Include a small professional photo of yourself on the back cover, even if you are shy. Since the whole point of this book is to establish yourself as an expert and grow your business, having your photo on the back cover further cements you as that expert person. Ensure that your photo highlights your eyes and draws people to you. Your photo should evoke warmth, trustworthiness, professionalism, and confidence. Invest in a professional photograph done with excellent lighting.

The final ingredients of the back cover are the bar code and publishing marks. Your publisher will insert those for you. If you decide to self-publish, you can easily insert them yourselves. In fact, some printers now provide the bar code for you at no charge.

That’s the anatomy of a back cover.  Depending on the size of your published book, you have between 150-250 words, so each one should be carefully chosen for maximum impact. Write a draft of your back cover copy and get feedback so you can assess the impact of your words. Continue to polish your back cover copy until you love it.  Then, have your publisher or editor polish it further for you.

When you follow this formula, you’ll have a winning back cover that will effortlessly attract your ideal readers.

Comments 13

  • This is great information. I have authored four books, and I can tell you that there is one important lesson that I have learned. That is to never let your editor write you back cover copy. The back cover should be personable, thought provoking and informational. This article really helps bring that point home. Thanks for posting.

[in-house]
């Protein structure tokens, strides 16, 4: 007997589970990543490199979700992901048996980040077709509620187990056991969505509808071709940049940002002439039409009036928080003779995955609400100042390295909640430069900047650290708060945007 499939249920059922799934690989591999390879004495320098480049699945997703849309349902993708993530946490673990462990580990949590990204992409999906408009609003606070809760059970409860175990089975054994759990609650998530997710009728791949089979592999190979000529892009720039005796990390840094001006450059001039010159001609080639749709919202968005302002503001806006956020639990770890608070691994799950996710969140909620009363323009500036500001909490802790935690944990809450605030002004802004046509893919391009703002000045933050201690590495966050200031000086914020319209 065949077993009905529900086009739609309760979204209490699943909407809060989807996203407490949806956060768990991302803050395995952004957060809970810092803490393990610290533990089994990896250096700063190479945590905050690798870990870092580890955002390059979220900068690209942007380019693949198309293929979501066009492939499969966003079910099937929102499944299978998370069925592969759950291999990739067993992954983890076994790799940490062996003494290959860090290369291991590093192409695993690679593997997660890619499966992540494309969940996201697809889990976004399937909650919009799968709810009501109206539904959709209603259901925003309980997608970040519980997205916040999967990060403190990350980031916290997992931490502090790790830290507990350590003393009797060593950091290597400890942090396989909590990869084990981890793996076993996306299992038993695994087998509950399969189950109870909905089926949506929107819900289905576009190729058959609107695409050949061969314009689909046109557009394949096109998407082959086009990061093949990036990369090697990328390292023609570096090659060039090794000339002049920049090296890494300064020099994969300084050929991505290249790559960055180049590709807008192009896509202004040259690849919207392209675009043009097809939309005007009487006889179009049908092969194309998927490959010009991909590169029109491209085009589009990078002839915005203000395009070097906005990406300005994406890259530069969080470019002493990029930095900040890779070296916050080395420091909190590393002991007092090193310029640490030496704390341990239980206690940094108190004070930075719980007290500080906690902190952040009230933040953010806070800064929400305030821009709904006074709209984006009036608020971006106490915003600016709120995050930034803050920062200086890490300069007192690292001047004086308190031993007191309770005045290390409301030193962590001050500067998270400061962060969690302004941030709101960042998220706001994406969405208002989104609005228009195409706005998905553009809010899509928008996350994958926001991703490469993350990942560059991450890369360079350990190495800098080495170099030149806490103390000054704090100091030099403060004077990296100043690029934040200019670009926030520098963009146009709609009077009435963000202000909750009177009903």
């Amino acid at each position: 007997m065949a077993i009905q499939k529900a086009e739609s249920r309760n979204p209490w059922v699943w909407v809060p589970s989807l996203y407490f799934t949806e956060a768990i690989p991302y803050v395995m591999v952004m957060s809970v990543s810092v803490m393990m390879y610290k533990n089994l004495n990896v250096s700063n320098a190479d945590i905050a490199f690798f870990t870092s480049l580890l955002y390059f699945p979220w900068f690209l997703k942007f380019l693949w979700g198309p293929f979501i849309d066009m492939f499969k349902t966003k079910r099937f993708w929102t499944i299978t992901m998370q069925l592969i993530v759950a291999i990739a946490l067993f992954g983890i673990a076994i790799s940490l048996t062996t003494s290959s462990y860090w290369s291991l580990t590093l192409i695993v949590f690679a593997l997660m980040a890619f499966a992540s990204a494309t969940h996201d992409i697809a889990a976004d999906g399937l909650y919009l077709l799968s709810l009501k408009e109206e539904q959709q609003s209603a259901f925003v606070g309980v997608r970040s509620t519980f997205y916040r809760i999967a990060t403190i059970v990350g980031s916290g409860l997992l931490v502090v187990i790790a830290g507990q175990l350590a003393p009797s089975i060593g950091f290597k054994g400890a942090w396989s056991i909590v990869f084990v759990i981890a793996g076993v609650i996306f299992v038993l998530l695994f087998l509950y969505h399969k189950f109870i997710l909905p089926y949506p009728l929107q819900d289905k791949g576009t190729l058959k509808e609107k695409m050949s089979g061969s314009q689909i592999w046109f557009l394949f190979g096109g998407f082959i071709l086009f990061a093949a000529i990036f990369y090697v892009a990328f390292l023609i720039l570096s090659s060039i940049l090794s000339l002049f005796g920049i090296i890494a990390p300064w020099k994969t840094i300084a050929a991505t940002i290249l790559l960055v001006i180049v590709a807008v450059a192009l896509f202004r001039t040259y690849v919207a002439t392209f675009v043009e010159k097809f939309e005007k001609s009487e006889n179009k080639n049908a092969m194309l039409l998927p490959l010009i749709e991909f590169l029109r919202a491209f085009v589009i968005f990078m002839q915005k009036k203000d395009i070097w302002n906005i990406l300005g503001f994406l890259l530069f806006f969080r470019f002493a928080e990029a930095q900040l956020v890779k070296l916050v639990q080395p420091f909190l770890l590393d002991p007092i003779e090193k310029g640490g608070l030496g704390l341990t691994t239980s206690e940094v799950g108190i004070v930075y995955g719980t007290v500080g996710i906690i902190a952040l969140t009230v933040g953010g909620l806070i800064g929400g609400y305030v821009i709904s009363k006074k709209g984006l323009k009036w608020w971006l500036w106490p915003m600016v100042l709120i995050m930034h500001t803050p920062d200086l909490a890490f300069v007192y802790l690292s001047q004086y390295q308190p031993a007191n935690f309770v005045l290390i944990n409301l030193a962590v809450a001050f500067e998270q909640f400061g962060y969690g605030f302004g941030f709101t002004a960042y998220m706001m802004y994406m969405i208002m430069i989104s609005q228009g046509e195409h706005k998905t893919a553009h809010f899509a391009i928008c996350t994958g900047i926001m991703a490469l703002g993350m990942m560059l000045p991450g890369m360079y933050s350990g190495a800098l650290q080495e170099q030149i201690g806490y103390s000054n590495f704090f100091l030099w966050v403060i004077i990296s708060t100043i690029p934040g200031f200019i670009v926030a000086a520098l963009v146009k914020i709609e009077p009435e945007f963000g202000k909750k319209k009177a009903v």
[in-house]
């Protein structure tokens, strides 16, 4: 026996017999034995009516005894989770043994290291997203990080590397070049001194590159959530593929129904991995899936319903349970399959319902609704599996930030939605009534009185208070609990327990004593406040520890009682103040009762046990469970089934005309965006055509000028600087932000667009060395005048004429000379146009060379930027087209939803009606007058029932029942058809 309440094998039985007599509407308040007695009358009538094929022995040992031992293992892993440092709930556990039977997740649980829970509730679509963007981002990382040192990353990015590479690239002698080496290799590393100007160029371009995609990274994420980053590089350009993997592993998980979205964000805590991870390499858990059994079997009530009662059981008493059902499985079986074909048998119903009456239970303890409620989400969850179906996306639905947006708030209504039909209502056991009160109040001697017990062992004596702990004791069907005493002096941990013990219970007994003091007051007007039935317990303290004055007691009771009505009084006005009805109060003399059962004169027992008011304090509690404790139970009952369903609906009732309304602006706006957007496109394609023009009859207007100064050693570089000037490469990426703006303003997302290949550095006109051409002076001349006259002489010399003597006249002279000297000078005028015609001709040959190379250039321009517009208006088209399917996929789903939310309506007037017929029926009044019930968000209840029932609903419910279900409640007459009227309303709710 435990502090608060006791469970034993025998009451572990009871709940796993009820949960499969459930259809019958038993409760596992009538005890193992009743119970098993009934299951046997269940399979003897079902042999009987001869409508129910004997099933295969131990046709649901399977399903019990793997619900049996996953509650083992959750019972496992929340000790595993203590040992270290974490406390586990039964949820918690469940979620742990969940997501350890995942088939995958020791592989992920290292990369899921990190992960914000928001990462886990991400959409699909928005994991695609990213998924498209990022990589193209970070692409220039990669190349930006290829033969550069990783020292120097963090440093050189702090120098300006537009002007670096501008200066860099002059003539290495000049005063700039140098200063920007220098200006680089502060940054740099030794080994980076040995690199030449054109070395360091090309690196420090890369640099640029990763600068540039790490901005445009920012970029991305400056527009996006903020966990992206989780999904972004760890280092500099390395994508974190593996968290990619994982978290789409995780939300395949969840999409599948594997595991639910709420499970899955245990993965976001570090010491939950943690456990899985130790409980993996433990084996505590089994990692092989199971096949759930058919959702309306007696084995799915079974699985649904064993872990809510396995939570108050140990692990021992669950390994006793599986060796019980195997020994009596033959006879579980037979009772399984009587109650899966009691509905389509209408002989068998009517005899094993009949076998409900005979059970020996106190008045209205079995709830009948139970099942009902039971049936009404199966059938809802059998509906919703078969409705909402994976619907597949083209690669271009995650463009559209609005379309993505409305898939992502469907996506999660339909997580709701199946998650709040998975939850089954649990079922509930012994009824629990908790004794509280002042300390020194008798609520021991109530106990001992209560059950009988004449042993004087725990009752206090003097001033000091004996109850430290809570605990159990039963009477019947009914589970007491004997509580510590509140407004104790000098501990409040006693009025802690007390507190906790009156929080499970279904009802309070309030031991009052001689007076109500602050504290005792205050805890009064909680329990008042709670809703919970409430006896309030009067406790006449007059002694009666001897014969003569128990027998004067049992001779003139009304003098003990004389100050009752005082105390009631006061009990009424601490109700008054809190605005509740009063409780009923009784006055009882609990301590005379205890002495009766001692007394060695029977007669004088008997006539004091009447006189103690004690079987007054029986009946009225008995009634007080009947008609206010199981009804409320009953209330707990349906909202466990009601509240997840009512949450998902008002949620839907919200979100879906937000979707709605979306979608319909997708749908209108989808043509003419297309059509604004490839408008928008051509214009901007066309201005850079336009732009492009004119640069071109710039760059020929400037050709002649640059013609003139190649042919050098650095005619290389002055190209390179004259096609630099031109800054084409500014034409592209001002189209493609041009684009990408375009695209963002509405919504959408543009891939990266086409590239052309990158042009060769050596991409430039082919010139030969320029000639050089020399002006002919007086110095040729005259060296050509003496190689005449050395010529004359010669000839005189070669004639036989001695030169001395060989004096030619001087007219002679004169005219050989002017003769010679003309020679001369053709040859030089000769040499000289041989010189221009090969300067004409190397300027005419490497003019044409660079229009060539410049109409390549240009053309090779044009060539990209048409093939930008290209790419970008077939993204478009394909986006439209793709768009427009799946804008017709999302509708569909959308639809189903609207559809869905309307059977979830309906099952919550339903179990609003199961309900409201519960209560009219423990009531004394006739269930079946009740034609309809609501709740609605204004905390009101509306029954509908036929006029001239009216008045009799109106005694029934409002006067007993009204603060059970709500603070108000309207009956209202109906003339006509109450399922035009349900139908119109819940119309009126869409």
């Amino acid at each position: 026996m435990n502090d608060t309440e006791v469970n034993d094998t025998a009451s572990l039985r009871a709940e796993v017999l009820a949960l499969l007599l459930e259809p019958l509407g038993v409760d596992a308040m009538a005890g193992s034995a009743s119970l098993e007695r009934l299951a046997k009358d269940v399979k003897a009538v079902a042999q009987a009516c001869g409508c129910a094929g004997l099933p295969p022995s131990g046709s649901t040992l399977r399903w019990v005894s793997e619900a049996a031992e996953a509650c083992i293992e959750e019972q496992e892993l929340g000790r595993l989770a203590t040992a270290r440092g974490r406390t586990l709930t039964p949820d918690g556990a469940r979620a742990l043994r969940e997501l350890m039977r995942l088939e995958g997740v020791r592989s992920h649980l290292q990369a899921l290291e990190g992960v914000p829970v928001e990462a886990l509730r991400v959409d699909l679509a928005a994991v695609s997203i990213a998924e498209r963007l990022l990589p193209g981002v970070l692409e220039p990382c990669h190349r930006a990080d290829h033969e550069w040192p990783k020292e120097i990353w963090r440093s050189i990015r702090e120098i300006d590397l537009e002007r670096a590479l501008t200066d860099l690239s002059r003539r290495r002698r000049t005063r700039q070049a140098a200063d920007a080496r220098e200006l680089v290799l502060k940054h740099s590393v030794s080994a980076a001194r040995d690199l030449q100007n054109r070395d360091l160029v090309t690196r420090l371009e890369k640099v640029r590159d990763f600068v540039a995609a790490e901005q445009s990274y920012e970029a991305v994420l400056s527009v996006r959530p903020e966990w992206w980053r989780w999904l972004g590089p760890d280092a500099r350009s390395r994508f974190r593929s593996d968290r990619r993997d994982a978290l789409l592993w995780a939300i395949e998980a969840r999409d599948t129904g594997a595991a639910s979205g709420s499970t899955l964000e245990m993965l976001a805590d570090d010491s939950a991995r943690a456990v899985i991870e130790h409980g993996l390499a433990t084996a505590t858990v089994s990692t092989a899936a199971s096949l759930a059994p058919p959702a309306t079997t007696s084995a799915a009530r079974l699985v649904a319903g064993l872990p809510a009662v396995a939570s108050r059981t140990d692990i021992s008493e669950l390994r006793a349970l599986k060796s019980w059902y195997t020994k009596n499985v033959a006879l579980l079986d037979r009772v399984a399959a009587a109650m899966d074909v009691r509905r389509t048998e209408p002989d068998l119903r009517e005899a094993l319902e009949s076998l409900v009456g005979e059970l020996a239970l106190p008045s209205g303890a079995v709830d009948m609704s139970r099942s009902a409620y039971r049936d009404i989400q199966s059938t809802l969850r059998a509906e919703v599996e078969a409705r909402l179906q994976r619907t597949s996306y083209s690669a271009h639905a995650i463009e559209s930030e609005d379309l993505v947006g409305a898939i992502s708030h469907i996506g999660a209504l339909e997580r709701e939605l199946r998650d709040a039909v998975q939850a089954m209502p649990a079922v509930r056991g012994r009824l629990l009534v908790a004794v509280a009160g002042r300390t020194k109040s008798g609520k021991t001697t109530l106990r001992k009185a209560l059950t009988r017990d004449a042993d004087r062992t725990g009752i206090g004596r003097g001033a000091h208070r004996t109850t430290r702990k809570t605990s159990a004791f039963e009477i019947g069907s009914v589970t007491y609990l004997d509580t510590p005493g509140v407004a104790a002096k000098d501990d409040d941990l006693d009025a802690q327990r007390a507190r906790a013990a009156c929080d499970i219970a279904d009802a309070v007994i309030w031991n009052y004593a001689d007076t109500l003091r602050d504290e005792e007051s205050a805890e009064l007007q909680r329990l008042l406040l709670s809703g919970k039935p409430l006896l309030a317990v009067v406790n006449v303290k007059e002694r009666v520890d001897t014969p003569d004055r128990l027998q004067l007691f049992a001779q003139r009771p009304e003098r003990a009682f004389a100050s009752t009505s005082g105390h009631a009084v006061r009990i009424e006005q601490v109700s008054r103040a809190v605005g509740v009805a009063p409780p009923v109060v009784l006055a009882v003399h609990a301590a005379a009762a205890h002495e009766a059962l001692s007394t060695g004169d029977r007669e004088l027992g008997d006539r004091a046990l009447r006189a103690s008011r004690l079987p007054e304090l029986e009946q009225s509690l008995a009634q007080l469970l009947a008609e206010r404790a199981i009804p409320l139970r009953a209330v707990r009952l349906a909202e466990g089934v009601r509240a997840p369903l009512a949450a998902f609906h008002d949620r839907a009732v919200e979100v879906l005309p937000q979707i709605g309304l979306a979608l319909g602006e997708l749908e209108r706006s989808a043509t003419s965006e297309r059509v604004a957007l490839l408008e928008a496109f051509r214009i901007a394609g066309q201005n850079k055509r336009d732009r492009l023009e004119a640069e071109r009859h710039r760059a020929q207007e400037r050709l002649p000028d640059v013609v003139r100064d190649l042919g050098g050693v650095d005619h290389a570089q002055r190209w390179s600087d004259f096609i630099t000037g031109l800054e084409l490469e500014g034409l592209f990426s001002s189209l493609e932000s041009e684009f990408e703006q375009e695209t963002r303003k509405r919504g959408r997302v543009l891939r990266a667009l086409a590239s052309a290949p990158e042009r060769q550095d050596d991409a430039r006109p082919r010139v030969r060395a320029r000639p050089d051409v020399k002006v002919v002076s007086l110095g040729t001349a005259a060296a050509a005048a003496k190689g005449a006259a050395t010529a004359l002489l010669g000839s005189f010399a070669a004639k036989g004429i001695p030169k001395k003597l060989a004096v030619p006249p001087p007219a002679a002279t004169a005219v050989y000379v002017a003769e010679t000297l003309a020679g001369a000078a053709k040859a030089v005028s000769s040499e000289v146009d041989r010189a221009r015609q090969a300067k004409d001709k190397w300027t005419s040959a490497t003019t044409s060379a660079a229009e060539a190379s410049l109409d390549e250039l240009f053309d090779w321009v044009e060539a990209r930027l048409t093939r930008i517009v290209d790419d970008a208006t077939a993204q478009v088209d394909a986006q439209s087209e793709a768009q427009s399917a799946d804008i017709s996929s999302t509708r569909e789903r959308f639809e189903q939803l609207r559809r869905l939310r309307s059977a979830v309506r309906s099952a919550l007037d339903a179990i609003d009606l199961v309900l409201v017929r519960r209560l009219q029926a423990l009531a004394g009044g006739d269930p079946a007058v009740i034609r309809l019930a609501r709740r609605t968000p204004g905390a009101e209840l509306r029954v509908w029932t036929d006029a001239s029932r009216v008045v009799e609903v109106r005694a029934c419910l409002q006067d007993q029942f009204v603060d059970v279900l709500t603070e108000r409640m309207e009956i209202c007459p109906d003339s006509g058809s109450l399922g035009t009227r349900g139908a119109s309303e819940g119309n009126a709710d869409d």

• Hello from Montana,

    Always good to learn from the best. This information helps me to trim my words down considerably.

    My style used be to tell people how a clock was made, when all they wanted to know was the time!

    Keep up the good work.

    Your friend,

    Judy Helm Wright

  • This is my first trip to your blog after discovering you through your online workshop that just ended. Practical tips like this one on back covers are wonderful for someone like me who is not yet published and might not think about all the standard little details that go into each aspect of a finished book product. I’ll definitely be back for more! Thanks Lynne.

  • Thank you Lynne. This is really clear and helpful!

  • Thanks Lynn, terrific tips for me. I “do” read the back cover of books before I decide to open to the table of contents. Your help is appreciated.

  • Brilliant. Lynne, your blessing is being able to boil things down to their essential elements and clearly describe both the purpose and steps that need to happen to fulfill it. I love that about you.
    I’m a structure and process person – but I don’t always know what’s appropriate in different settings (like book-writing!!) This was very helpful. Thanks so much, as EVER!
    Cheers, Dolly

  • Since I buy a lot of my books on Amazon, I often don’t see the back cover until after I own a book. Lately, I’ve seen a lot of less than inspiring back covers that would not have motivated me to buy the book had I seen it in a store.

    Lynn, how do you think the demise of brick and mortar bookstores will change how books are marketed? Will good reviews on Amazon become more important than great back cover copy?

  • Thanks Lynn, Back cover copy is almost as hard for me as the log line = ) But this is a big help.